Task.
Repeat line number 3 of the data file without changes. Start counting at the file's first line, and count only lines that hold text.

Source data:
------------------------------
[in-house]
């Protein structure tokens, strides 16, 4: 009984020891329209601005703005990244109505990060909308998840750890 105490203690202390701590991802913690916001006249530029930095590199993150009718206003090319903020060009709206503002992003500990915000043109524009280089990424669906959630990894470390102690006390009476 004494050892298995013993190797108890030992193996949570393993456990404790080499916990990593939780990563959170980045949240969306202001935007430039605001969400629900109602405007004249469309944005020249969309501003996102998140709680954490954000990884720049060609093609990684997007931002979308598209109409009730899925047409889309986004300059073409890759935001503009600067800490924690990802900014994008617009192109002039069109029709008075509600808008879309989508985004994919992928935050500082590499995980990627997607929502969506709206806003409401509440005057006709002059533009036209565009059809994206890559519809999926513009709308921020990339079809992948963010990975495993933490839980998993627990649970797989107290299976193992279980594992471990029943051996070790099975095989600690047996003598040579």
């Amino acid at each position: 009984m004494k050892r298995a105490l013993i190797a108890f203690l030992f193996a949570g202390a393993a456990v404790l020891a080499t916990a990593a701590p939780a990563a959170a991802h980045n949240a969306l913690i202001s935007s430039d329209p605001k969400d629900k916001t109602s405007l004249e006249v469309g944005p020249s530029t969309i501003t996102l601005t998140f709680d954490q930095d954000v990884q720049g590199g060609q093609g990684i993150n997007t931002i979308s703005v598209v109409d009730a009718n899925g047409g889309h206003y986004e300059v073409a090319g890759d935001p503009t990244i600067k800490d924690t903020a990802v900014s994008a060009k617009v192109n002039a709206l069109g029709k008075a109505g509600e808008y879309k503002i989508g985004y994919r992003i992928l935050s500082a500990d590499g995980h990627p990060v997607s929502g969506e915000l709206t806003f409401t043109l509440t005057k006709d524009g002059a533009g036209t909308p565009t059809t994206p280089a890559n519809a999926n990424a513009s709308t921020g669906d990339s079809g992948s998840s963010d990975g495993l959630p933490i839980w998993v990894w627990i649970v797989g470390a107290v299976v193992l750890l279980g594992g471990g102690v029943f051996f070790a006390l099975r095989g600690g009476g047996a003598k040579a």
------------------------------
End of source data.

């Amino acid at each position: 009984m004494k050892r298995a105490l013993i190797a108890f203690l030992f193996a949570g202390a393993a456990v404790l020891a080499t916990a990593a701590p939780a990563a959170a991802h980045n949240a969306l913690i202001s935007s430039d329209p605001k969400d629900k916001t109602s405007l004249e006249v469309g944005p020249s530029t969309i501003t996102l601005t998140f709680d954490q930095d954000v990884q720049g590199g060609q093609g990684i993150n997007t931002i979308s703005v598209v109409d009730a009718n899925g047409g889309h206003y986004e300059v073409a090319g890759d935001p503009t990244i600067k800490d924690t903020a990802v900014s994008a060009k617009v192109n002039a709206l069109g029709k008075a109505g509600e808008y879309k503002i989508g985004y994919r992003i992928l935050s500082a500990d590499g995980h990627p990060v997607s929502g969506e915000l709206t806003f409401t043109l509440t005057k006709d524009g002059a533009g036209t909308p565009t059809t994206p280089a890559n519809a999926n990424a513009s709308t921020g669906d990339s079809g992948s998840s963010d990975g495993l959630p933490i839980w998993v990894w627990i649970v797989g470390a107290v299976v193992l750890l279980g594992g471990g102690v029943f051996f070790a006390l099975r095989g600690g009476g047996a003598k040579a």